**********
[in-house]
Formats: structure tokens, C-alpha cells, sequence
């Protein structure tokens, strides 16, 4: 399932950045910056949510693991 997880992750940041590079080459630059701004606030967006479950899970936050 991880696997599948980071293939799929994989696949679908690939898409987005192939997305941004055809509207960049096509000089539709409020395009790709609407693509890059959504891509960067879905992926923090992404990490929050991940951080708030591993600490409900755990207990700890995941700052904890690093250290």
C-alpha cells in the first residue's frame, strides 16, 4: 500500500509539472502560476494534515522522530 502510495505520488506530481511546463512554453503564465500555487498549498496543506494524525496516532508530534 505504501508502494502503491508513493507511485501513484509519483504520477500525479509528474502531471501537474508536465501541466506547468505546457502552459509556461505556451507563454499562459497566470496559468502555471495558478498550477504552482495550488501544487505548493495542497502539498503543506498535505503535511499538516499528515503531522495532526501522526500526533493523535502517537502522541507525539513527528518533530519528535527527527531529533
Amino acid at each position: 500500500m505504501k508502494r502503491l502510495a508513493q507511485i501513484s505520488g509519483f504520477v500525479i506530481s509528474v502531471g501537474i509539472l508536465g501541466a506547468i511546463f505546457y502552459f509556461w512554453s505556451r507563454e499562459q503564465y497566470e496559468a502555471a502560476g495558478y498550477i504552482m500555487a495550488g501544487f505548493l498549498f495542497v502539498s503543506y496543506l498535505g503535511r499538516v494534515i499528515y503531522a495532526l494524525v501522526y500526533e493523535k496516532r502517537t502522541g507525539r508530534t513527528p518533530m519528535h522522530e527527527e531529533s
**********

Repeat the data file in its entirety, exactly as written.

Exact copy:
[in-house]
Formats: structure tokens, C-alpha cells, sequence
């Protein structure tokens, strides 16, 4: 399932950045910056949510693991 997880992750940041590079080459630059701004606030967006479950899970936050 991880696997599948980071293939799929994989696949679908690939898409987005192939997305941004055809509207960049096509000089539709409020395009790709609407693509890059959504891509960067879905992926923090992404990490929050991940951080708030591993600490409900755990207990700890995941700052904890690093250290």
C-alpha cells in the first residue's frame, strides 16, 4: 500500500509539472502560476494534515522522530 502510495505520488506530481511546463512554453503564465500555487498549498496543506494524525496516532508530534 505504501508502494502503491508513493507511485501513484509519483504520477500525479509528474502531471501537474508536465501541466506547468505546457502552459509556461505556451507563454499562459497566470496559468502555471495558478498550477504552482495550488501544487505548493495542497502539498503543506498535505503535511499538516499528515503531522495532526501522526500526533493523535502517537502522541507525539513527528518533530519528535527527527531529533
Amino acid at each position: 500500500m505504501k508502494r502503491l502510495a508513493q507511485i501513484s505520488g509519483f504520477v500525479i506530481s509528474v502531471g501537474i509539472l508536465g501541466a506547468i511546463f505546457y502552459f509556461w512554453s505556451r507563454e499562459q503564465y497566470e496559468a502555471a502560476g495558478y498550477i504552482m500555487a495550488g501544487f505548493l498549498f495542497v502539498s503543506y496543506l498535505g503535511r499538516v494534515i499528515y503531522a495532526l494524525v501522526y500526533e493523535k496516532r502517537t502522541g507525539r508530534t513527528p518533530m519528535h522522530e527527527e531529533s